There were two battles here, the first one in 1861 and the second in 1862. The first battle was where the visitor’s center is today, while the second encompasses other areas of the park.

A few things I learned:

  • The battles at Manassas have two names each. The Union army named battles after bodies of water (Bull Run), while the Confederate army used the name of the nearest town or landmark (Manassas). In this case, the National Park Service uses the southern name (Manassas National Battlefield Park).
  • The house at Henry Hill (a reconstruction) was the home of 85-year-old Judith Carter Henry. She was bedridden and unable to vacate her home when war broke out. A piece of Union artillery went through her bedroom wall and tore off one of her feet (!); she died later that day.
  • Civilians thought the war would be easily won and gathered on a hill about five miles away to watch. After this first battle, the country realized that the war would not be won in a single day.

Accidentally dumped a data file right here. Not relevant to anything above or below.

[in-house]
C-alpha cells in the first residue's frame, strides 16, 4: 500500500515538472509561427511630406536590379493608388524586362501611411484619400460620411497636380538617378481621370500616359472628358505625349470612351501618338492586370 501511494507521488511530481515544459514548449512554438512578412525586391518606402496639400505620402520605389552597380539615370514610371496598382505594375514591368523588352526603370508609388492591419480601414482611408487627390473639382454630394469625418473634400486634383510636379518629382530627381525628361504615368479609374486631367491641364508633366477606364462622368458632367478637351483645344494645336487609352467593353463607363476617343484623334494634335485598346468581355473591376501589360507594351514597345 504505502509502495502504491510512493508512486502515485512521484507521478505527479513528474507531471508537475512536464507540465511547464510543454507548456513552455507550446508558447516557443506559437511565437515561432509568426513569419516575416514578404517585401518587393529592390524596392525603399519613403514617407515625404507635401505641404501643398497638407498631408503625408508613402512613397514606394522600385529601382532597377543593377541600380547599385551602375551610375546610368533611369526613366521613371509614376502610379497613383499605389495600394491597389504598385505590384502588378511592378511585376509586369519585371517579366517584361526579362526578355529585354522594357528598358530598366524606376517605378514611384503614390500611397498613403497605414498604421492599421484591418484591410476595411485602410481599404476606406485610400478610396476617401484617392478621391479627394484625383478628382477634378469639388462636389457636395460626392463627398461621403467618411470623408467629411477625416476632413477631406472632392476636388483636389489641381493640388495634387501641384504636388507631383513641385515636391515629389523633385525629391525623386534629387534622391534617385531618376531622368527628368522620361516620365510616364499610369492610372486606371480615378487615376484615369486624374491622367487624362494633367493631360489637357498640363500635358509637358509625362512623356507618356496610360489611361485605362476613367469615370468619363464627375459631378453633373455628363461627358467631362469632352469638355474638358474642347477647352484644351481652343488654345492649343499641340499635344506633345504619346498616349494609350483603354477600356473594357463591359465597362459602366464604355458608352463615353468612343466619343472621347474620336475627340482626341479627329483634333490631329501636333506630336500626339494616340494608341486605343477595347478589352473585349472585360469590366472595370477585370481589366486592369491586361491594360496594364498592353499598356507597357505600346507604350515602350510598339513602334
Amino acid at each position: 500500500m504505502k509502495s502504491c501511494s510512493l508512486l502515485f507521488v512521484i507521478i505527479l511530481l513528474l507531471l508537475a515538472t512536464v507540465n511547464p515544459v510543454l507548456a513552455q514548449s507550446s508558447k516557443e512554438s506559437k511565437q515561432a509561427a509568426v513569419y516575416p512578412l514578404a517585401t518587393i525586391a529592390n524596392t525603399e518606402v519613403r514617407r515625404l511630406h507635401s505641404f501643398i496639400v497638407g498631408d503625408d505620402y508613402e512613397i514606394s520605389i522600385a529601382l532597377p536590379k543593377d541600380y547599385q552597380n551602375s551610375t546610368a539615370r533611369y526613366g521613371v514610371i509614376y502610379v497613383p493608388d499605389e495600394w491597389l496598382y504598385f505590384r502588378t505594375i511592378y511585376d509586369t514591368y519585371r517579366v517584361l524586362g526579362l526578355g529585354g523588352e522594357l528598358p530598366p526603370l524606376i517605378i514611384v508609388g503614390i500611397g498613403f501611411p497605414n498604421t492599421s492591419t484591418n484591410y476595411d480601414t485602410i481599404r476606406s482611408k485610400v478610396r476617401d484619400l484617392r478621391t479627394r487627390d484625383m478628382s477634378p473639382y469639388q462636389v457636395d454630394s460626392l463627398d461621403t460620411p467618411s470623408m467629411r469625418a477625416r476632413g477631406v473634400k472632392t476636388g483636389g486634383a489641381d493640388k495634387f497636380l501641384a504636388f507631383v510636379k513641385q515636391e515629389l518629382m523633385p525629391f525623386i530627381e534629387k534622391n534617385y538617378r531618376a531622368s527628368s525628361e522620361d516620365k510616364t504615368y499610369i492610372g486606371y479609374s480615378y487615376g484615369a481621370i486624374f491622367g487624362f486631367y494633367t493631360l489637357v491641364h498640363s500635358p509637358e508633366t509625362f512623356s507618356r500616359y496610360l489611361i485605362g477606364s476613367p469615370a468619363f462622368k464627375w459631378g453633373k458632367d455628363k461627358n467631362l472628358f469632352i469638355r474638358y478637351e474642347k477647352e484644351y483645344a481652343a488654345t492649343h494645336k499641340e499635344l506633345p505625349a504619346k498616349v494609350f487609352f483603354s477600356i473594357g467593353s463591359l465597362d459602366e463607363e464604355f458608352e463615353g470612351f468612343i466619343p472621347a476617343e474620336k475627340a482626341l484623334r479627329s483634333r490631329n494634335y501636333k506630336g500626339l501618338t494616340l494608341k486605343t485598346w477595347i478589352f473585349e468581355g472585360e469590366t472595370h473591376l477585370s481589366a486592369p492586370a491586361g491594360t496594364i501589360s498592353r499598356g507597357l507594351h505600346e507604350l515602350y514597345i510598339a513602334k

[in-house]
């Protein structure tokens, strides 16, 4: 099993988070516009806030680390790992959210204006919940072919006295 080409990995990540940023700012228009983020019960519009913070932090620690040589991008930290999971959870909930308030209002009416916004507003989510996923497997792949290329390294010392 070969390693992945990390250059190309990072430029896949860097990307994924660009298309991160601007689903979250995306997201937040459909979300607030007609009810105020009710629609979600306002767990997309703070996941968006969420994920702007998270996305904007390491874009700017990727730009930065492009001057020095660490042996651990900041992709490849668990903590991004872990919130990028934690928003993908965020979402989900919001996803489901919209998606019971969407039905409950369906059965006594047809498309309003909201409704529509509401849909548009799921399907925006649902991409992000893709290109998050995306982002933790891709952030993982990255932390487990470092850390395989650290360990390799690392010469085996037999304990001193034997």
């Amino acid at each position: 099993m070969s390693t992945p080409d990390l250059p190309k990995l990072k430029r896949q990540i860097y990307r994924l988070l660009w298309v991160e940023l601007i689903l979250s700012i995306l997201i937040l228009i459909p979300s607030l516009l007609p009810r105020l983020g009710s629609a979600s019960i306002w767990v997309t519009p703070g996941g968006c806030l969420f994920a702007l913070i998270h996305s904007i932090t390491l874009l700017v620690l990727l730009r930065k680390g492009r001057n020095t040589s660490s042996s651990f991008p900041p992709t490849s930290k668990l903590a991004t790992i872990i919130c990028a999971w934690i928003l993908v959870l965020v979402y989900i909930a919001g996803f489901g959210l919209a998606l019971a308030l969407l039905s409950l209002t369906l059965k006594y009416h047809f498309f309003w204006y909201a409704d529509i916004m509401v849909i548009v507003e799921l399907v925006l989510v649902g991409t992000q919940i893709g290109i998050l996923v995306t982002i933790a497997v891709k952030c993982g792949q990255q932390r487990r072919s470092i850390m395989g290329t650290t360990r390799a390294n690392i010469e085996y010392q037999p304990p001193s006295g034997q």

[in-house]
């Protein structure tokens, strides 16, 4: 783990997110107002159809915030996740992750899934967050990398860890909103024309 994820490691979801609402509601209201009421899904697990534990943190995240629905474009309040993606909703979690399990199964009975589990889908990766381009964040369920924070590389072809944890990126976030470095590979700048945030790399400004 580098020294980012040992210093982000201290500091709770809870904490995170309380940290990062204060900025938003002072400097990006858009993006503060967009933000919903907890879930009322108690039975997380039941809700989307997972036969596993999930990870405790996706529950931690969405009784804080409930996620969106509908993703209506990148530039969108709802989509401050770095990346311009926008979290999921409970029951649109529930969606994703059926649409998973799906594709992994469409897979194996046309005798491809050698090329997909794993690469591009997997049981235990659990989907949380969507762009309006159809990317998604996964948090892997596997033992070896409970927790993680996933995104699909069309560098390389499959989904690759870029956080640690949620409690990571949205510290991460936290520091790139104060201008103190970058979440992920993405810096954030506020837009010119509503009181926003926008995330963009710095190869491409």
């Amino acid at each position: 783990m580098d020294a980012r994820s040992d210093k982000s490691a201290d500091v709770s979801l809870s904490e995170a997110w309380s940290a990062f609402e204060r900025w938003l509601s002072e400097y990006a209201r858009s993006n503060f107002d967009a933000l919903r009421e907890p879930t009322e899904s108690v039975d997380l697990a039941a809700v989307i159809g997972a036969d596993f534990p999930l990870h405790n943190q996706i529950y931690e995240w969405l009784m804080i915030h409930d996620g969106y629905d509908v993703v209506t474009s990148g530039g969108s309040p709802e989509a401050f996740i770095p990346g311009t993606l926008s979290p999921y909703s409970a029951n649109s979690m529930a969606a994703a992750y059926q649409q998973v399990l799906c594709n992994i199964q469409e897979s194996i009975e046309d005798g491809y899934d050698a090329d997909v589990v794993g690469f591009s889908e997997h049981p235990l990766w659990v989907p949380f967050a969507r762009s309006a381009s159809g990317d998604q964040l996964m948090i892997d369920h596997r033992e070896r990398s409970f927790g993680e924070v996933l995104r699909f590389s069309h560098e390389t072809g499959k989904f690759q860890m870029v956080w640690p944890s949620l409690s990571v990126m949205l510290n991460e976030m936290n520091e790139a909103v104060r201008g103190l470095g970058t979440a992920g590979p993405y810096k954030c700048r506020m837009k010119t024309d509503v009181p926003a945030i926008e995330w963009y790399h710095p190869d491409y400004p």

Judith’s grave:

A reconstruction of her home, which burned down in the second battle:

Signs mark where soldiers fell:

Ben thought he saw an eagle:



On June 22, two days before our vacation ended, we took a short day trip to Paris via the Eurostar train. We arrived at 10 a.m. and were met at the station by a friend of Ben’s co-worker, Jennifer, who lives in Paris. She agreed to take us around for the afternoon.

I was grateful to have her as a guide. While many signs were in both French and English, some were not, and  navigating the city would have been difficult without her.

We first went to Notre Dame and then walked to the Louvre (below). We didn’t go inside since our time was limited (we had to catch our return train at 9 p.m.).

We walked down the Champs-Élysées, which was much wider than I anticipated and more modern, with stores like The Gap and H&M. We walked until we reached the  Arc de Triomphe de l’Étoile.

We had lunch at Café du Trocadéro, which was thankfully air conditioned, since it was a 97-degree day. I had a cheese plate, which was excellent, but we’re still trying to remember the names of the cheeses so that we can buy them locally.